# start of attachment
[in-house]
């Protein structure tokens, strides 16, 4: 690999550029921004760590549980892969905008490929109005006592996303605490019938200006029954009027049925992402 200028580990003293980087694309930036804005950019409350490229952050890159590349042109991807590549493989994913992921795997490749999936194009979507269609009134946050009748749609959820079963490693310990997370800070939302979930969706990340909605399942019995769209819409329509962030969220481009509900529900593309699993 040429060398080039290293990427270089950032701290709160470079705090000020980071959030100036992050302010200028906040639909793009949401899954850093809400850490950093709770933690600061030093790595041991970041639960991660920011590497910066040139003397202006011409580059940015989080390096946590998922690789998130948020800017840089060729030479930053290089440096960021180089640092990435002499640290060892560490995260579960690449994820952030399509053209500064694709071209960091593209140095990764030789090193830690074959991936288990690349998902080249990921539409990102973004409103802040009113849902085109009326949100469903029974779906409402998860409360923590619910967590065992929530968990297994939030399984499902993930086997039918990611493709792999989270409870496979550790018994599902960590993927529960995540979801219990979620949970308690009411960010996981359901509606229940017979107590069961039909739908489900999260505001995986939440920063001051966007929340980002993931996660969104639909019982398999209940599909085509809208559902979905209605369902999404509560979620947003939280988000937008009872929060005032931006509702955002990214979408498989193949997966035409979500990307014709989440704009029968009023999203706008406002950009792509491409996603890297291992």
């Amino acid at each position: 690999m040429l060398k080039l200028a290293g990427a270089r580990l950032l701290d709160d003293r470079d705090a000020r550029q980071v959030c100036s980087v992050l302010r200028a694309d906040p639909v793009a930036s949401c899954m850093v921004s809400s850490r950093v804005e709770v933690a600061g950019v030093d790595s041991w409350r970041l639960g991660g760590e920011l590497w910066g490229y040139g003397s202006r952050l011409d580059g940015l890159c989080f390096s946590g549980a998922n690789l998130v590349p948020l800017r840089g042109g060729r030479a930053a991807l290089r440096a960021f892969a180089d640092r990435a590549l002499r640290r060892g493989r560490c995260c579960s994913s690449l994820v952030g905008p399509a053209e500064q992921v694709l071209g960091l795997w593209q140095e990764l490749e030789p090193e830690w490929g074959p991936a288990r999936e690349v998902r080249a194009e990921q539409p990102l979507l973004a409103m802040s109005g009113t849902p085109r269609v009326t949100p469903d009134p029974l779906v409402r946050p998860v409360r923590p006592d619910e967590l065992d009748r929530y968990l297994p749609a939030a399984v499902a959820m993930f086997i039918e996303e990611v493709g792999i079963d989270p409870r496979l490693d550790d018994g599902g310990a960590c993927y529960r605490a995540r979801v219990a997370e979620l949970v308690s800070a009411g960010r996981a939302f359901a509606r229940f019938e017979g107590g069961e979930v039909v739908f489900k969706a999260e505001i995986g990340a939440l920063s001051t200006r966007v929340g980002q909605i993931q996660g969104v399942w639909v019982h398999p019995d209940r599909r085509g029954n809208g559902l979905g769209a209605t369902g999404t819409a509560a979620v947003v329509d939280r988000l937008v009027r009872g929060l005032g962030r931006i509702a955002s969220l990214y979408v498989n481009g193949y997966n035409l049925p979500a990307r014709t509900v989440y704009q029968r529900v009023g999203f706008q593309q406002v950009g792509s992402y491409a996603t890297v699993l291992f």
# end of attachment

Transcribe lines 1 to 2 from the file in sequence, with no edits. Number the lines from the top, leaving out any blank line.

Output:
[in-house]
């Protein structure tokens, strides 16, 4: 690999550029921004760590549980892969905008490929109005006592996303605490019938200006029954009027049925992402 200028580990003293980087694309930036804005950019409350490229952050890159590349042109991807590549493989994913992921795997490749999936194009979507269609009134946050009748749609959820079963490693310990997370800070939302979930969706990340909605399942019995769209819409329509962030969220481009509900529900593309699993 040429060398080039290293990427270089950032701290709160470079705090000020980071959030100036992050302010200028906040639909793009949401899954850093809400850490950093709770933690600061030093790595041991970041639960991660920011590497910066040139003397202006011409580059940015989080390096946590998922690789998130948020800017840089060729030479930053290089440096960021180089640092990435002499640290060892560490995260579960690449994820952030399509053209500064694709071209960091593209140095990764030789090193830690074959991936288990690349998902080249990921539409990102973004409103802040009113849902085109009326949100469903029974779906409402998860409360923590619910967590065992929530968990297994939030399984499902993930086997039918990611493709792999989270409870496979550790018994599902960590993927529960995540979801219990979620949970308690009411960010996981359901509606229940017979107590069961039909739908489900999260505001995986939440920063001051966007929340980002993931996660969104639909019982398999209940599909085509809208559902979905209605369902999404509560979620947003939280988000937008009872929060005032931006509702955002990214979408498989193949997966035409979500990307014709989440704009029968009023999203706008406002950009792509491409996603890297291992």